The styling is as awkward as the fact this 5 Series is actually a 7 Series hatchback. The surprise is, it\'s a good car...
Driving the entry-level BMW 520d GT, it feels like the Germans have produced a quirky French car. While Mercedes-Benz delivered the swoopy CLS-Class, and Audi followed with its wedgy A7 Sportback, in 2010 BMW created a taller, hatchback version of the 7 Series – same overall length, width and wheelbase – but badged and priced it like a 5 Series.
The 5 Series GT was designed for North Americans who weren’t buying the 5 Series wagon, but then that market dislikes hatchbacks, too. But despite being unpopular here and overseas – just like a Citroen C6 – that doesn’t necessarily mean the peculiar, individualist BMW isn’t credible.
Priced at $90,500, the 520d spec was added to the BMW 5 Series GT range mid last year, and its arrival gives buyers access to the sort of legroom found in a Holden Caprice, blended with economy and practicality, for less than six figures.
The five-metre-long BMW 5 Series GT stretches a full 157mm beyond a 5 Series sedan, is 55mm wider and 91mm taller. The rear seat base is split 60:40 and each portion slides 100mm to increase legroom or add more boot space. Yet the rear seat backrest is split three ways, to increase luggage room from 420 litres (or 570L with the seat base forward) to a 5 Series wagon-matching 1700L. The backrest also has a seven-step reclining mechanism and auto window blinds – plus, on our test car, $1300-optional four-zone climate control – to indulge rear passengers a little further.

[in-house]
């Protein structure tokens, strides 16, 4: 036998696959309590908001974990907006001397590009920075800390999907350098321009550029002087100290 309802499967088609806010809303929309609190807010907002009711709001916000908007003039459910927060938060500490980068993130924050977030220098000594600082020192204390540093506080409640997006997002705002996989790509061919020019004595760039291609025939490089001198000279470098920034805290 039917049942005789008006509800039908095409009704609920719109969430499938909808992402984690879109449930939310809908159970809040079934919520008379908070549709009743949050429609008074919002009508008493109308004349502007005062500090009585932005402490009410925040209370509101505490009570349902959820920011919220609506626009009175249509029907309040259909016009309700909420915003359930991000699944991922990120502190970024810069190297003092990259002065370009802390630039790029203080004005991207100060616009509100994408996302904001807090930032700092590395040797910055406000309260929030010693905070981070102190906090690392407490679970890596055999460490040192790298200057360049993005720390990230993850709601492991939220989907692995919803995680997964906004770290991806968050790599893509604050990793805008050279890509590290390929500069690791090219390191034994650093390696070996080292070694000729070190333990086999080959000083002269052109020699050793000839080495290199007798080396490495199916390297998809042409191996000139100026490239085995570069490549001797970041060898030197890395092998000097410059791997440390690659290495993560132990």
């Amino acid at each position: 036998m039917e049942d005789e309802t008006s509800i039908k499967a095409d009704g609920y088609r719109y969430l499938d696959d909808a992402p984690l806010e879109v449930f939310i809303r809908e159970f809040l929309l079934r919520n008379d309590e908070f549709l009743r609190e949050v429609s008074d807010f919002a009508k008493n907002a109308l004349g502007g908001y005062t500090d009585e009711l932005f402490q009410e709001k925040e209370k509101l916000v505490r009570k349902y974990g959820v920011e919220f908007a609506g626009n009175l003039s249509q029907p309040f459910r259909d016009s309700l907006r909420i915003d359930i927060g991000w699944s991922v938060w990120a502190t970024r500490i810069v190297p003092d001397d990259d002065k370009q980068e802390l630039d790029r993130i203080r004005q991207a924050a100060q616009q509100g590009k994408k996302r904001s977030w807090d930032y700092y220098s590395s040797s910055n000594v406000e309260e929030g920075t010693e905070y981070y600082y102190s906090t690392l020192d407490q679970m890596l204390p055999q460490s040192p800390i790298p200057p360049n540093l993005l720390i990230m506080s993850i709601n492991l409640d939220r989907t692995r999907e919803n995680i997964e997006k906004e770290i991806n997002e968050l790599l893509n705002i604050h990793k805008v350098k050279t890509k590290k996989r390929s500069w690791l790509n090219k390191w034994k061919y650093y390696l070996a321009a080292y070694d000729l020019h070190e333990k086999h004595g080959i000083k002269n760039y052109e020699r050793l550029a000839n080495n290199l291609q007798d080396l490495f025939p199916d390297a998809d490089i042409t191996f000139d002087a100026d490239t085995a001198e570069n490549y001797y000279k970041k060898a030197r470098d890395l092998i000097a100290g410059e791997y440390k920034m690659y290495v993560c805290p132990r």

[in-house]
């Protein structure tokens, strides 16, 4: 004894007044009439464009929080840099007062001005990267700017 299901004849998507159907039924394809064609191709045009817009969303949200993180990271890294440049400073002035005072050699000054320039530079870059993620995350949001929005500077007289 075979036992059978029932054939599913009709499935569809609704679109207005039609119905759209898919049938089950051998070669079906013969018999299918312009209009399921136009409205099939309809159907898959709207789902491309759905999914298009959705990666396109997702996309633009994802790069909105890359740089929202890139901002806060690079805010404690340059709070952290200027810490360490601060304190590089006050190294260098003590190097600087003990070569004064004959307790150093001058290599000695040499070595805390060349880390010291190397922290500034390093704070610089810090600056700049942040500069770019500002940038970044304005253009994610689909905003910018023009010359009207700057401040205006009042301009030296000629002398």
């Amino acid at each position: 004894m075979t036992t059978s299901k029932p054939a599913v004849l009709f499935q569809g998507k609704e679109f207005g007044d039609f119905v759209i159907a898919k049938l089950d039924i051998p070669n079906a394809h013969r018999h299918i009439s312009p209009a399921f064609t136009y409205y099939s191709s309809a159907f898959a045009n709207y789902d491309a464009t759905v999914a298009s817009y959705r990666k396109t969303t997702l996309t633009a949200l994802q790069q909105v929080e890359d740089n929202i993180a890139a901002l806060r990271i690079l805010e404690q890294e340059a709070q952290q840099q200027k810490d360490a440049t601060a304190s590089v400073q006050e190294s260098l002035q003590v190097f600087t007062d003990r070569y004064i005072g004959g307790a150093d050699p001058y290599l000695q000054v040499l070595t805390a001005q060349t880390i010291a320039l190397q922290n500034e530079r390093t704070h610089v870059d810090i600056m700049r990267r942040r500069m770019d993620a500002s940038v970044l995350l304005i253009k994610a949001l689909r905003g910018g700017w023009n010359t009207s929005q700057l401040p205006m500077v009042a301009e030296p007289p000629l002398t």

Legroom is far more generous than that offered by the 5 Series sedan, or any five-figure German competitor, however boot space is actually fractionally less than the sedan with the seat right back.
The hatch lid gets a standard auto up/down function, accessed via the key fob, interior button or bootlid button, and allows large-object versatility rivalled only by wagons and SUVs. Yet, as with a Skoda Superb, the 5 Series GT gets a split tailgate so only a sedan-like portion of the bootlid can be opened, apparently to ensure the cabin climate is retained.
Out back is where the $10K surcharge the 520d GT commands over its 520d sedan stablemate is clearest.
Outside, and up front, the changes aren’t as convincing. There’s plenty of subjective debate about the styling of the 5 Series GT – ranging from a polite ‘unique’ to a less kind ‘bloody ugly’ – but the dashboard is typical high-grade 5 Series. The driver sits higher, which isn’t too bad, but the extra weight the 5 Series has to lug around is often felt.
The 1695kg 520d GT adds 70kg over the sedan, slightly reducing the performance and economy delivered by the 135kW/380Nm 2.0-litre direct-injection turbo-diesel four-cylinder engine. The 0-100km/h claim is 8.9 seconds, 0.8sec slower, while combined economy is raised by 0.4 litres per 100 kilometres to a still-impressive 5.3L/100km.